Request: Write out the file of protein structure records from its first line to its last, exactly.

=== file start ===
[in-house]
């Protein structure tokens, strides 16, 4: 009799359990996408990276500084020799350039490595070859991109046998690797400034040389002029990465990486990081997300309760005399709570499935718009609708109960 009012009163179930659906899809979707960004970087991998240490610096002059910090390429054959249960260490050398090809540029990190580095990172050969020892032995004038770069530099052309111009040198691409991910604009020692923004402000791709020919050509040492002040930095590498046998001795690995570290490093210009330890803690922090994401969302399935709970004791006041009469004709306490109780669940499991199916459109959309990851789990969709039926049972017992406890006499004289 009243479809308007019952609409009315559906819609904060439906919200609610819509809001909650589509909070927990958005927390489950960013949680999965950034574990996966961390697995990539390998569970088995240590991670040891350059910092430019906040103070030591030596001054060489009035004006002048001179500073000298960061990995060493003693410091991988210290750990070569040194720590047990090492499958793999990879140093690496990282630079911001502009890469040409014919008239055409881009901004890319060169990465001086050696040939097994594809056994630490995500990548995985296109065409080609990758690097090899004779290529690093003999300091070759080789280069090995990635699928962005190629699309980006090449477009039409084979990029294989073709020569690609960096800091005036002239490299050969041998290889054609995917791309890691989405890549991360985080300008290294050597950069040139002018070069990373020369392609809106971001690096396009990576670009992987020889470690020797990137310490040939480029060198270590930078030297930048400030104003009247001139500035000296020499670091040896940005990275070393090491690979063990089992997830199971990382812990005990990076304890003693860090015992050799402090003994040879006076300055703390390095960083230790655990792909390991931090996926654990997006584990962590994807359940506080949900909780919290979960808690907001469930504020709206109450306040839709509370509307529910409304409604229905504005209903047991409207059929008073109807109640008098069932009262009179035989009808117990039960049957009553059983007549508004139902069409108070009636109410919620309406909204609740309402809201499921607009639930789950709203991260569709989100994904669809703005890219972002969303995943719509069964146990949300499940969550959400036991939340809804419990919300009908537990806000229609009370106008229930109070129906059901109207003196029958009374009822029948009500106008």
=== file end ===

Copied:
[in-house]
């Protein structure tokens, strides 16, 4: 009799359990996408990276500084020799350039490595070859991109046998690797400034040389002029990465990486990081997300309760005399709570499935718009609708109960 009012009163179930659906899809979707960004970087991998240490610096002059910090390429054959249960260490050398090809540029990190580095990172050969020892032995004038770069530099052309111009040198691409991910604009020692923004402000791709020919050509040492002040930095590498046998001795690995570290490093210009330890803690922090994401969302399935709970004791006041009469004709306490109780669940499991199916459109959309990851789990969709039926049972017992406890006499004289 009243479809308007019952609409009315559906819609904060439906919200609610819509809001909650589509909070927990958005927390489950960013949680999965950034574990996966961390697995990539390998569970088995240590991670040891350059910092430019906040103070030591030596001054060489009035004006002048001179500073000298960061990995060493003693410091991988210290750990070569040194720590047990090492499958793999990879140093690496990282630079911001502009890469040409014919008239055409881009901004890319060169990465001086050696040939097994594809056994630490995500990548995985296109065409080609990758690097090899004779290529690093003999300091070759080789280069090995990635699928962005190629699309980006090449477009039409084979990029294989073709020569690609960096800091005036002239490299050969041998290889054609995917791309890691989405890549991360985080300008290294050597950069040139002018070069990373020369392609809106971001690096396009990576670009992987020889470690020797990137310490040939480029060198270590930078030297930048400030104003009247001139500035000296020499670091040896940005990275070393090491690979063990089992997830199971990382812990005990990076304890003693860090015992050799402090003994040879006076300055703390390095960083230790655990792909390991931090996926654990997006584990962590994807359940506080949900909780919290979960808690907001469930504020709206109450306040839709509370509307529910409304409604229905504005209903047991409207059929008073109807109640008098069932009262009179035989009808117990039960049957009553059983007549508004139902069409108070009636109410919620309406909204609740309402809201499921607009639930789950709203991260569709989100994904669809703005890219972002969303995943719509069964146990949300499940969550959400036991939340809804419990919300009908537990806000229609009370106008229930109070129906059901109207003196029958009374009822029948009500106008």